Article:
SHELBY TOWNSHIP, Mich. – Two cousins exploring a stream in Shelby Township found something very old. It was more than 10,000 years-old.
Eleven-year-old cousins Eric Stamatin and Andrew Gainarlu found what they at first thought was an odd-looking rock, but they looked at it more closely.
"At first it just looked like a rock but it had a hole in it, so we thought it was a bone," Stamatin said.
Cranbrook Institute of Science geologist John Zawiskie confirmed it was a bone belonging to the extinct American Mastodon.
Zawiskie identified it as an axis bone.
"The bone is likely between 13,000 and 14,000 years-old and is the fourth record of the American mastodon from Macomb County. The axis is one of two specialized vertebrae that secure the head to the vertebral column, and judging from the size of this find the animal was probably an adult around 8 or 9 feet high at the shoulders and weighing roughly 6 tons," Zawiskie said.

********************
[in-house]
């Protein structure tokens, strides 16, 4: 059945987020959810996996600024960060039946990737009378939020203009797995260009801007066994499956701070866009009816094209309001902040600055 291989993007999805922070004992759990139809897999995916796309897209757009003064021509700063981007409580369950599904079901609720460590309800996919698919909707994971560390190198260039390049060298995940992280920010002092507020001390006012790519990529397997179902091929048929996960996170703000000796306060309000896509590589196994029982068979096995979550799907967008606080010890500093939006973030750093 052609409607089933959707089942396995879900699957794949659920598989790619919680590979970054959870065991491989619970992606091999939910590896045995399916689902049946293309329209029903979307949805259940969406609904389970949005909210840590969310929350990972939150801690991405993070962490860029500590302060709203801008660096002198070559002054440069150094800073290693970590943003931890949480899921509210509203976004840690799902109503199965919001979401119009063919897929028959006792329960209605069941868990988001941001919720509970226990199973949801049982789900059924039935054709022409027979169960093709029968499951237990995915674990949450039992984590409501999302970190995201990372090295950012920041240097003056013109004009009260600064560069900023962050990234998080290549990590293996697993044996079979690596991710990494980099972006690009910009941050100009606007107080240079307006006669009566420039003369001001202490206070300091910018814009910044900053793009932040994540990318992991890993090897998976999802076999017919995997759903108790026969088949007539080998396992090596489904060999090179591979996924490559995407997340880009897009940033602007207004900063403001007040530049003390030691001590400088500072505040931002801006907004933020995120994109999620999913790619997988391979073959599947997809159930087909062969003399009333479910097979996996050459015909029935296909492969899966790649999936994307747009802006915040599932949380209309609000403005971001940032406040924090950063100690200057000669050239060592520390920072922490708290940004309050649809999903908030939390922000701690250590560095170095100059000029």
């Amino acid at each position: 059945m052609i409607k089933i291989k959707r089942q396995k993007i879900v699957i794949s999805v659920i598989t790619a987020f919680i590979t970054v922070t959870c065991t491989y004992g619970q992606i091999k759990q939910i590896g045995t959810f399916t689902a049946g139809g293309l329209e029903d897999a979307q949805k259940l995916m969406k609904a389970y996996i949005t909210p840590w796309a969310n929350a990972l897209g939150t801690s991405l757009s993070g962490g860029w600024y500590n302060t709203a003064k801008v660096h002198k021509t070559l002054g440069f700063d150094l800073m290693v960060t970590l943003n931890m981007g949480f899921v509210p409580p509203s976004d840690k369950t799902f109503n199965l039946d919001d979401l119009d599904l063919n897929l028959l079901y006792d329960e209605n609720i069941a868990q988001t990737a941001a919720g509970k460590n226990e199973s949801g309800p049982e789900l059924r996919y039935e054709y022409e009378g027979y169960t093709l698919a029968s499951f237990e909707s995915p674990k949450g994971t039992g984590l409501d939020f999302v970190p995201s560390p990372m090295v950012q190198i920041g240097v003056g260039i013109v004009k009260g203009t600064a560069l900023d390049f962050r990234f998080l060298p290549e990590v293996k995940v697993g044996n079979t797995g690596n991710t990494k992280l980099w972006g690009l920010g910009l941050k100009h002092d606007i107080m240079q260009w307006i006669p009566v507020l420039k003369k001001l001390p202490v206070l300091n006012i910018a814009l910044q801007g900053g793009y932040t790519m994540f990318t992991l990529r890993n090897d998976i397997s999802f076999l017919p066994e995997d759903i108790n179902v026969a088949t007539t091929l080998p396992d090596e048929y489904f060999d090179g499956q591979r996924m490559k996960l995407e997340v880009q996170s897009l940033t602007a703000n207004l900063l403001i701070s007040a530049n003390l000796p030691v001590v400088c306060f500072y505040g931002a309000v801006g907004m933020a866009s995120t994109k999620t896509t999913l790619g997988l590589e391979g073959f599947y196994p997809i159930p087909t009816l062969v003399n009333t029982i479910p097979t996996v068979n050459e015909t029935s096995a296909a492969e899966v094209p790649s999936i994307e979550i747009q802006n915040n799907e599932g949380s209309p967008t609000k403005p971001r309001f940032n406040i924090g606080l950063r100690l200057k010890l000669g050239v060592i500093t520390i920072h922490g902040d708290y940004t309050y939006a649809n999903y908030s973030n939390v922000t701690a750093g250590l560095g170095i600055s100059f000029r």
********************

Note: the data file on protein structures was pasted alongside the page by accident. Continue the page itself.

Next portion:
Mastodons became extinct about 10,000 years ago, at the end of the last glacial period.
The steam where the cousins found the bone is near 24 Mile and Dequindre Roads and cuts through the sand and gravel of an old glacial lake plain, near the source of the Clinton River.
The cousins were joined by a team from the Cranbrook Institute of Science in another exploration of the site, but found no other bones.
The mastodon is the official state fossil of Michigan.